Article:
Star Trek: The Next Generation (1991/1992) – A Matter of Time, and New Ground

Captain’s log: stardate 45349.1

Airing on 18 November, 1991, A Matter of Time, written by Rick Berman was the last Next Generation episode to air before Star Trek VI: The Undiscovered Country was released to theatres.

Matt Frewer guest stars as a would-be time traveller and historian from the future, Berlinghoff Rasmussen.

Captain Picard (Patrick Stewart) and the crew of the Enterprise pick up Rasmussen, and are also trying to deal with the havoc left by an asteroid on the planet Panthara IV. While Picard and company try to save lives, Rasmussen watches, clucks, makes notes, and plays his part.

But is he all that he seems?

Honestly, I always had a fun time watching this one. Frewer’s performance is delightful, and it plays nicely with the usual version of Trek time travel, which, for the most part, the series has in large part avoided.

I find it interesting that even Data (Brent Spiner) the android even asks after events in the future, wanting to know if he is still operating then.

Meanwhile Picard, Geordi (LeVar Burton) and Riker (Jonathan Frakes) are struggling to find a way to save the people of Panthara IV, all of which Rasmussen hints has some major importance.

Riker and the others all raise questions about temporal travellers as well as what defines progress. It’s nicely done, as it plays with things we see in Trek but in a new way.

And of course, when the truth comes out and the reality of who Rasmussen is comes out, it brings the story to a just conclusion.

a-matter-of-time-hd-337

Captain’s log: stardate 45376.3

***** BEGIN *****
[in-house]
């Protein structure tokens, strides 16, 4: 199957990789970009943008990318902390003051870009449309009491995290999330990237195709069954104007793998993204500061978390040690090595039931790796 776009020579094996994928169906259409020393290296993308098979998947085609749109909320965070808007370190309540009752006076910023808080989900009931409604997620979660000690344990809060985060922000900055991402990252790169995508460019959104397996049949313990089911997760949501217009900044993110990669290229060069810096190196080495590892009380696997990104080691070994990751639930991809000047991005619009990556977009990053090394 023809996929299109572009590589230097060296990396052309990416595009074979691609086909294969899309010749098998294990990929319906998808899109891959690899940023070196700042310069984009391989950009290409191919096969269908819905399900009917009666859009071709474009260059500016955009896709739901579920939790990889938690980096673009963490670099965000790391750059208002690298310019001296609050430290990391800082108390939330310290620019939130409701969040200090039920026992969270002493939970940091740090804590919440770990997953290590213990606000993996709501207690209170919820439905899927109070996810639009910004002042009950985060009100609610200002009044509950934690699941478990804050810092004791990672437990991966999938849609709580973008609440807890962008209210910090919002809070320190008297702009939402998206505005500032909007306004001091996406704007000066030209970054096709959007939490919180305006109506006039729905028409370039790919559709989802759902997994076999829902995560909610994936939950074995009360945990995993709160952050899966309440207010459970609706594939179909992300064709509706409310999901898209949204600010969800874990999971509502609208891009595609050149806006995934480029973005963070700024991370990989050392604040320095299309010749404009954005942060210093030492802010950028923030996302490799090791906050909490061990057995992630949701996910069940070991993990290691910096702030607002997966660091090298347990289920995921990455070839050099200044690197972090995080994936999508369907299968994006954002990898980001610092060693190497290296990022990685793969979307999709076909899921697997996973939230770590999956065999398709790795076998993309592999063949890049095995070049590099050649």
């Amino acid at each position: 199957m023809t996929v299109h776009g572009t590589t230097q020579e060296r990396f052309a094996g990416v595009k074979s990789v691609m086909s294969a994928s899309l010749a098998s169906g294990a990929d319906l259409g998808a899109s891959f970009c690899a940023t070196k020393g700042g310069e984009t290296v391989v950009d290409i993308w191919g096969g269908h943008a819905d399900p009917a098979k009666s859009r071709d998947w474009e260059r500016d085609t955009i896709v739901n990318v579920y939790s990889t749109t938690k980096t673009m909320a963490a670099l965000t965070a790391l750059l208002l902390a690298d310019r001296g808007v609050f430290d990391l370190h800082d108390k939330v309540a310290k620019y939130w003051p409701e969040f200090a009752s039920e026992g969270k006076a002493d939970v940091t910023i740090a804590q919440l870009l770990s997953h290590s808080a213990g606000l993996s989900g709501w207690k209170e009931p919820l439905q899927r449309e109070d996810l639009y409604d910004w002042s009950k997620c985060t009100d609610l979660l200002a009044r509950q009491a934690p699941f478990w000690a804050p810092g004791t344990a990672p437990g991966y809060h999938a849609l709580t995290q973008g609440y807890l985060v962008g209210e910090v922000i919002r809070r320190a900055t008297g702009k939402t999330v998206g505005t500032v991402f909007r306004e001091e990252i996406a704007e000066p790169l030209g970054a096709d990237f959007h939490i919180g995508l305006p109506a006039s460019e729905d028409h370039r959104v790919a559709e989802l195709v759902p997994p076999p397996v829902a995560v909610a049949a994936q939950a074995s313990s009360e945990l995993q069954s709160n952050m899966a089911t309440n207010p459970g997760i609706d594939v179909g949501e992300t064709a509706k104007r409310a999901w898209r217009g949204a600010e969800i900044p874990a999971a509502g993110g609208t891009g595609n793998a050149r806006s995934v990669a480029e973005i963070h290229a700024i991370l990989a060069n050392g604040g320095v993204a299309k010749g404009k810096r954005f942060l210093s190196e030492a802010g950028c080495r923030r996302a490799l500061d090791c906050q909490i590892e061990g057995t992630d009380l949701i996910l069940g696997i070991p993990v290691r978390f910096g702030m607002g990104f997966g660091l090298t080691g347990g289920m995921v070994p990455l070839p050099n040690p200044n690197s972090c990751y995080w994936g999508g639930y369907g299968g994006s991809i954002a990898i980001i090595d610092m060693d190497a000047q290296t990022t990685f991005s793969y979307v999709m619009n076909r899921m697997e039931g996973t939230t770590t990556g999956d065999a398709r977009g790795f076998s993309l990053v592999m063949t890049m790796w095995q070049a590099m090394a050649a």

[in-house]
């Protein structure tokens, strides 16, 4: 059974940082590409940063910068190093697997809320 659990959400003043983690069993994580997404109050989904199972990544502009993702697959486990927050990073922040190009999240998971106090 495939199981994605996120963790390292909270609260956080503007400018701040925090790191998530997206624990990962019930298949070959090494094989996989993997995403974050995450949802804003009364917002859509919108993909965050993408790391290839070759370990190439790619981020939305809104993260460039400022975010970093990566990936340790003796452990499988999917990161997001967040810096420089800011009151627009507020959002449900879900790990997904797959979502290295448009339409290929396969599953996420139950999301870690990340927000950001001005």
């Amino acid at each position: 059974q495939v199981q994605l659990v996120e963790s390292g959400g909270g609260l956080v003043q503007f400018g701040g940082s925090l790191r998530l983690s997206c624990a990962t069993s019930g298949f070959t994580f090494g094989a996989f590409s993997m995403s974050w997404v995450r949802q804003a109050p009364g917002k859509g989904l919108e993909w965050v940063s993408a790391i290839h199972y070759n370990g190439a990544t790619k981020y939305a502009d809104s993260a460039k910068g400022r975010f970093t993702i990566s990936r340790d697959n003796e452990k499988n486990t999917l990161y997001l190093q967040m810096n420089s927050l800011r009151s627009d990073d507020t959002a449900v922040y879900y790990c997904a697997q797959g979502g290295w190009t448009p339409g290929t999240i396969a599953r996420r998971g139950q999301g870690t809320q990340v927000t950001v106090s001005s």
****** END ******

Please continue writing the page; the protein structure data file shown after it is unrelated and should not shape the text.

The first episode of 1992 aired on 6 January and was written by Grant Rosenberg from a story by Sara B. Cooper and Stuart Charno. This one always feels like the marriage of two b-stories.

It is both a Geordi story as he experiments with a new propulsion method, soliton waves and a Worf (Michael Dorn) story. Worf’s mother, Helena (Georgia Brown) arrives on the Enterprise with news that she and her husband can no longer tend to Worf’s son, Alexander (Brian Bonsall).

While the engineering experiment goes awry, Worf deals with becoming both a father and an actual parent. This story and character arc was never quite carved out to my personal satisfaction, and need to be filled out a bit more. It does shows how unprepared Worf is to be parent, but that he is also going to make the effort. Consequently there are some recognisable parental moments that prove to be fairly entertaining.

It could have been a stronger episode.

As a note of continuity I love the fact that Geordi mentions how iconic the moment is going to be with the new propulsion, saying it is akin to see Zefram Cochrane engage warp drive for the first time… something he will actually be there to see.

The Human Adventure continues Thursday…

TNG New Ground

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